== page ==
Enchiridion X


Upon every accident, remember to turn toward yourself and inquire what faculty you have for its use. If you encounter a handsome person, you will find continence the faculty needed; if pain, then fortitude; if reviling, then patience. And when thus habituated, the phenomena of existence will not overwhelm you.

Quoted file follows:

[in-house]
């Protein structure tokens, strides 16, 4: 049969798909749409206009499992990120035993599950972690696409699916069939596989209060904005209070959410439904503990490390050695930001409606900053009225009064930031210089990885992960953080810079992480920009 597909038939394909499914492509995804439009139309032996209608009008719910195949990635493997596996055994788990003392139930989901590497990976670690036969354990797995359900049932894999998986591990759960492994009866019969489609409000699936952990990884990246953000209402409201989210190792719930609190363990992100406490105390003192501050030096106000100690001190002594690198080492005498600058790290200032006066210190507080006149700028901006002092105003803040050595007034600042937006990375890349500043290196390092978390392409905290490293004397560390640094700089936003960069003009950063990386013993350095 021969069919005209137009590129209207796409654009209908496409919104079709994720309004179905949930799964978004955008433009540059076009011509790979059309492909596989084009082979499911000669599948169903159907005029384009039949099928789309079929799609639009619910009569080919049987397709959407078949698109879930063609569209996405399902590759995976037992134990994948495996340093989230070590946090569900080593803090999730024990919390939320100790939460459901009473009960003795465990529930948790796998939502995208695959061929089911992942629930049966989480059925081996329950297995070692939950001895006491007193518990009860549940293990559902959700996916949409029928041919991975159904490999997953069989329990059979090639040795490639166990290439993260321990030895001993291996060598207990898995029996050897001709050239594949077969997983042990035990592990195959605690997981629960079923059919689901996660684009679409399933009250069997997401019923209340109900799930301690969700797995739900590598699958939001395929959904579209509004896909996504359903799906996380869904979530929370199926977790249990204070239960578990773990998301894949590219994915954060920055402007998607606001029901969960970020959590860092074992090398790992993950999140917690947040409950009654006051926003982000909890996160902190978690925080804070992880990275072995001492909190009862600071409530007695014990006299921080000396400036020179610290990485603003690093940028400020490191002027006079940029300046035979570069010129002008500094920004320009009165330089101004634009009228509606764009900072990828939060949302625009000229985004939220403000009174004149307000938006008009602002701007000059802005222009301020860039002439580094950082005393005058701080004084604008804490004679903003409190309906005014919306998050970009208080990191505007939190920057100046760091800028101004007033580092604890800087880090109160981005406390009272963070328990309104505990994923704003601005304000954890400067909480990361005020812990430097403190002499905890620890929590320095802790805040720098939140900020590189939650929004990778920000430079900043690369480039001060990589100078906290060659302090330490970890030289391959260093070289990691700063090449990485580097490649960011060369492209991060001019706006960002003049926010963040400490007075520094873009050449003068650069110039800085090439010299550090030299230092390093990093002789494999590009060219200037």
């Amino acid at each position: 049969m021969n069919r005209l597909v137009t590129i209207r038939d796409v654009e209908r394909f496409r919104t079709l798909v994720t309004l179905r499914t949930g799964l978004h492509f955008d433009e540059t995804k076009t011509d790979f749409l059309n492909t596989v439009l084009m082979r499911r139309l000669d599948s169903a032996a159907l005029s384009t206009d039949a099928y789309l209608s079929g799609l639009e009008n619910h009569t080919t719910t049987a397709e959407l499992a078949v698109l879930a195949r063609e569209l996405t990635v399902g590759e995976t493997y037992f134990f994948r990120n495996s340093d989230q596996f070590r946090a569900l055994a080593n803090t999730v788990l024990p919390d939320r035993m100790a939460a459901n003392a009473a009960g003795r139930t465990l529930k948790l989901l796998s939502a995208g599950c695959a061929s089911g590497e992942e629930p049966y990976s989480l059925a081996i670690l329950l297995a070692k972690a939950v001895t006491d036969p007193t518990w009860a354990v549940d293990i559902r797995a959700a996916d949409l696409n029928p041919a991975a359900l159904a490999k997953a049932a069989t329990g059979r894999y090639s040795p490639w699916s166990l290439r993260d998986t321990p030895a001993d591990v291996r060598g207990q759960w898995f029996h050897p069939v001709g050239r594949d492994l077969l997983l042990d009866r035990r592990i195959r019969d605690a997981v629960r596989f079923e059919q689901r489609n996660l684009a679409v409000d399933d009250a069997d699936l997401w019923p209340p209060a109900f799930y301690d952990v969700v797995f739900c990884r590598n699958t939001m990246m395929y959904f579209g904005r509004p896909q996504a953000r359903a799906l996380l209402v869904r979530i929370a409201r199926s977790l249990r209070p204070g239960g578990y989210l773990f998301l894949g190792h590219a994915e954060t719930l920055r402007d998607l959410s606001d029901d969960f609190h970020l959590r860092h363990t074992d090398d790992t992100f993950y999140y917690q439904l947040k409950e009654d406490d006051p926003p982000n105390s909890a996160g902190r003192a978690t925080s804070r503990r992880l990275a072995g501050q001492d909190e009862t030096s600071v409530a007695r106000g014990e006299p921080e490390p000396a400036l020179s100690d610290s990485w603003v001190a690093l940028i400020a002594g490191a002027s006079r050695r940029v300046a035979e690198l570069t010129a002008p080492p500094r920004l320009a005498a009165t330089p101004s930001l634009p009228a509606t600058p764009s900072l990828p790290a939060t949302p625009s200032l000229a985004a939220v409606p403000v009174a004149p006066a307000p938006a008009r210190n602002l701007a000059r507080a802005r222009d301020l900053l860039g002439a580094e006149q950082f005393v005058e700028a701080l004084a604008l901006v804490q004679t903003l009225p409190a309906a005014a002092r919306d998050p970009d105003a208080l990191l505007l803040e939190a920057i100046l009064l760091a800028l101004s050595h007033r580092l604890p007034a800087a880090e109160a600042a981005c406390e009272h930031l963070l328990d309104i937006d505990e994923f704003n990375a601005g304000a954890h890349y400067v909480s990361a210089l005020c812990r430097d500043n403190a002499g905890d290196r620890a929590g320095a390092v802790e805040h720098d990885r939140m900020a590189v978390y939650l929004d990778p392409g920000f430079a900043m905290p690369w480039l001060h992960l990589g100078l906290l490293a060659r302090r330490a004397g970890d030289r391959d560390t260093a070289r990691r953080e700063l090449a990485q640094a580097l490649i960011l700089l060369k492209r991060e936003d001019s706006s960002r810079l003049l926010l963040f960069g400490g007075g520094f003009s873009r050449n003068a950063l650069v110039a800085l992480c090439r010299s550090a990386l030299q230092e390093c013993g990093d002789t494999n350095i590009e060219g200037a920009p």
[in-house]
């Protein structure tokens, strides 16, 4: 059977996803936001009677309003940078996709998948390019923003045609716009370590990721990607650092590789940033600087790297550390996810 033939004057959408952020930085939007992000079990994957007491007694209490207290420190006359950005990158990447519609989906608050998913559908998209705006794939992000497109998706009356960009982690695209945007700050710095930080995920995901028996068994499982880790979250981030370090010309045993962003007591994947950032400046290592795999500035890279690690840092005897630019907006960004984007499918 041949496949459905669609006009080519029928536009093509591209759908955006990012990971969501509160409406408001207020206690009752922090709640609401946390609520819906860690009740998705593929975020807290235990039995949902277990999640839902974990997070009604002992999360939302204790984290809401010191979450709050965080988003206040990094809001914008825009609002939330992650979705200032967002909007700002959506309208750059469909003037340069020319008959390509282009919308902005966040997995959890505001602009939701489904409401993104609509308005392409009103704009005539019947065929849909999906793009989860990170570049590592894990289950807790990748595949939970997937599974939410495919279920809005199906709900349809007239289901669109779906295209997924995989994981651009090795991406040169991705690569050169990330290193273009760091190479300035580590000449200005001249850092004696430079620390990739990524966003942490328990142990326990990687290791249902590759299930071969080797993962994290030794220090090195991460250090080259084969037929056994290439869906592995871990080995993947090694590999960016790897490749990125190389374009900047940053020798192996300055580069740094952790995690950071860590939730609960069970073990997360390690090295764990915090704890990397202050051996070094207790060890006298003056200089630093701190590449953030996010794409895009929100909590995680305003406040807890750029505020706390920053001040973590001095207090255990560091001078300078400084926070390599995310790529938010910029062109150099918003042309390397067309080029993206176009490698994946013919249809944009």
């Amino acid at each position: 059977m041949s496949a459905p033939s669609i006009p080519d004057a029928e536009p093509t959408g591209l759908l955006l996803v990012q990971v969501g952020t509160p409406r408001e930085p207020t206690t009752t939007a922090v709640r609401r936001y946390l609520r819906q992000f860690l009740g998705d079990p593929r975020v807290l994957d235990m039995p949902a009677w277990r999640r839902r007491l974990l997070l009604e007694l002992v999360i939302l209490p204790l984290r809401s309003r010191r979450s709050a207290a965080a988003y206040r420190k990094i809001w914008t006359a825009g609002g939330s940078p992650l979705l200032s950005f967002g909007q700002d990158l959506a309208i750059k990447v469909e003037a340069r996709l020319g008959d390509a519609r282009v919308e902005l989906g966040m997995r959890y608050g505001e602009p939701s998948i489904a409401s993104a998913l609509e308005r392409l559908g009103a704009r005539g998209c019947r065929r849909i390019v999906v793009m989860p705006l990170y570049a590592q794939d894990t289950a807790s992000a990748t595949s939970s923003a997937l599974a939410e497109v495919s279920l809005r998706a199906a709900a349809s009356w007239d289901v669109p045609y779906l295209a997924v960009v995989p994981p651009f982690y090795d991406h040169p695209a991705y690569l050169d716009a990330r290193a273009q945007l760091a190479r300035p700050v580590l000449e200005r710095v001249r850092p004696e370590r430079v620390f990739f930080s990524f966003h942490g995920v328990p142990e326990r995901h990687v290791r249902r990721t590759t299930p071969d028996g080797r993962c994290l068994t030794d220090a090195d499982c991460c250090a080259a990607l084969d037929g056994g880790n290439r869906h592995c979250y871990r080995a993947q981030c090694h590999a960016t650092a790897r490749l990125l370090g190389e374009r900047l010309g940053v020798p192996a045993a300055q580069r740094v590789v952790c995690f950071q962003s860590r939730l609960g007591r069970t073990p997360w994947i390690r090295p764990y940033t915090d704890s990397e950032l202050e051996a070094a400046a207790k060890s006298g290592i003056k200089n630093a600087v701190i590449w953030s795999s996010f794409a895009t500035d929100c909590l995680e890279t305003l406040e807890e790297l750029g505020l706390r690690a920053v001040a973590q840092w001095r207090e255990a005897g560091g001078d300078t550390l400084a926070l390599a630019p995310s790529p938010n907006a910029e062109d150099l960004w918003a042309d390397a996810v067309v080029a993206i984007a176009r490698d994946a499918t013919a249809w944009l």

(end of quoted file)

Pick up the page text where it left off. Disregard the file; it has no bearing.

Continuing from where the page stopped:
This is strongly Aristotelian: virtue is a state of character formed by habituated practice. At first it is difficult to do a frightening thing that duty may require; with practice it becomes ordinary to do it. That is the virtue of courage. The virtue of reacting calmly and appropriately when with a beautiful person is the same; so too with these other things. 

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